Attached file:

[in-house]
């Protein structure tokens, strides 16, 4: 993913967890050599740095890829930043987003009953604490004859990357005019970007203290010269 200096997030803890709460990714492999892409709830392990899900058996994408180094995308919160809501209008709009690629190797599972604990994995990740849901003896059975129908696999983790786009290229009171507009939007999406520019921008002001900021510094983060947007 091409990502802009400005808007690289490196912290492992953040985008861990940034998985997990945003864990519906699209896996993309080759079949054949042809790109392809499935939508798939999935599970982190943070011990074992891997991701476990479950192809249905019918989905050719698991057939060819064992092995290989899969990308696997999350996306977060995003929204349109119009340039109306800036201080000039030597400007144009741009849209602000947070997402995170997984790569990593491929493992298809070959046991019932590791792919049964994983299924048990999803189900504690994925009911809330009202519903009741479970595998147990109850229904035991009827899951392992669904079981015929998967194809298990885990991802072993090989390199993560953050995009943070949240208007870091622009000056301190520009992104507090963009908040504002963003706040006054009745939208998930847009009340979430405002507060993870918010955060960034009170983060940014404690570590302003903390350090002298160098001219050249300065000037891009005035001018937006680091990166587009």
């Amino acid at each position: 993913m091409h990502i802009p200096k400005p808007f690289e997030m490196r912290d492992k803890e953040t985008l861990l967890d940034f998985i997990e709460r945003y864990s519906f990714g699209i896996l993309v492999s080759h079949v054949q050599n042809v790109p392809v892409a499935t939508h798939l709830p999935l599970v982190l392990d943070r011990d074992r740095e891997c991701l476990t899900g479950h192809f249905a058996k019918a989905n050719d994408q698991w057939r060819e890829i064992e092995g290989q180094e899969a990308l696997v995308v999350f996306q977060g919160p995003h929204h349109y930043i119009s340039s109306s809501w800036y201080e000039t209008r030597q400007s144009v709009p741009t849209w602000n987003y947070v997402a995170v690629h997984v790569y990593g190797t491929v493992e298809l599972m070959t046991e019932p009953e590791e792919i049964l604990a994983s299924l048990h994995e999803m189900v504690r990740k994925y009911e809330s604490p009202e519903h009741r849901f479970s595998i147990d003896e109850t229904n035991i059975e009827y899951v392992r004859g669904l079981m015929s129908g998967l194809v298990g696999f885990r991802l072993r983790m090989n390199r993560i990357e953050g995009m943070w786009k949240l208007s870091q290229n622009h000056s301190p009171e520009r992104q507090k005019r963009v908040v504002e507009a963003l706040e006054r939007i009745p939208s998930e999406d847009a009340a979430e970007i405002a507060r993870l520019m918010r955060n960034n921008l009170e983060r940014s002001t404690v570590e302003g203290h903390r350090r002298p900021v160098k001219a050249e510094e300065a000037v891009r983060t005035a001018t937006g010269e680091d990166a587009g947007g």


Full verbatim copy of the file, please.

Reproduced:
[in-house]
């Protein structure tokens, strides 16, 4: 993913967890050599740095890829930043987003009953604490004859990357005019970007203290010269 200096997030803890709460990714492999892409709830392990899900058996994408180094995308919160809501209008709009690629190797599972604990994995990740849901003896059975129908696999983790786009290229009171507009939007999406520019921008002001900021510094983060947007 091409990502802009400005808007690289490196912290492992953040985008861990940034998985997990945003864990519906699209896996993309080759079949054949042809790109392809499935939508798939999935599970982190943070011990074992891997991701476990479950192809249905019918989905050719698991057939060819064992092995290989899969990308696997999350996306977060995003929204349109119009340039109306800036201080000039030597400007144009741009849209602000947070997402995170997984790569990593491929493992298809070959046991019932590791792919049964994983299924048990999803189900504690994925009911809330009202519903009741479970595998147990109850229904035991009827899951392992669904079981015929998967194809298990885990991802072993090989390199993560953050995009943070949240208007870091622009000056301190520009992104507090963009908040504002963003706040006054009745939208998930847009009340979430405002507060993870918010955060960034009170983060940014404690570590302003903390350090002298160098001219050249300065000037891009005035001018937006680091990166587009």
């Amino acid at each position: 993913m091409h990502i802009p200096k400005p808007f690289e997030m490196r912290d492992k803890e953040t985008l861990l967890d940034f998985i997990e709460r945003y864990s519906f990714g699209i896996l993309v492999s080759h079949v054949q050599n042809v790109p392809v892409a499935t939508h798939l709830p999935l599970v982190l392990d943070r011990d074992r740095e891997c991701l476990t899900g479950h192809f249905a058996k019918a989905n050719d994408q698991w057939r060819e890829i064992e092995g290989q180094e899969a990308l696997v995308v999350f996306q977060g919160p995003h929204h349109y930043i119009s340039s109306s809501w800036y201080e000039t209008r030597q400007s144009v709009p741009t849209w602000n987003y947070v997402a995170v690629h997984v790569y990593g190797t491929v493992e298809l599972m070959t046991e019932p009953e590791e792919i049964l604990a994983s299924l048990h994995e999803m189900v504690r990740k994925y009911e809330s604490p009202e519903h009741r849901f479970s595998i147990d003896e109850t229904n035991i059975e009827y899951v392992r004859g669904l079981m015929s129908g998967l194809v298990g696999f885990r991802l072993r983790m090989n390199r993560i990357e953050g995009m943070w786009k949240l208007s870091q290229n622009h000056s301190p009171e520009r992104q507090k005019r963009v908040v504002e507009a963003l706040e006054r939007i009745p939208s998930e999406d847009a009340a979430e970007i405002a507060r993870l520019m918010r955060n960034n921008l009170e983060r940014s002001t404690v570590e302003g203290h903390r350090r002298p900021v160098k001219a050249e510094e300065a000037v891009r983060t005035a001018t937006g010269e680091d990166a587009g947007g």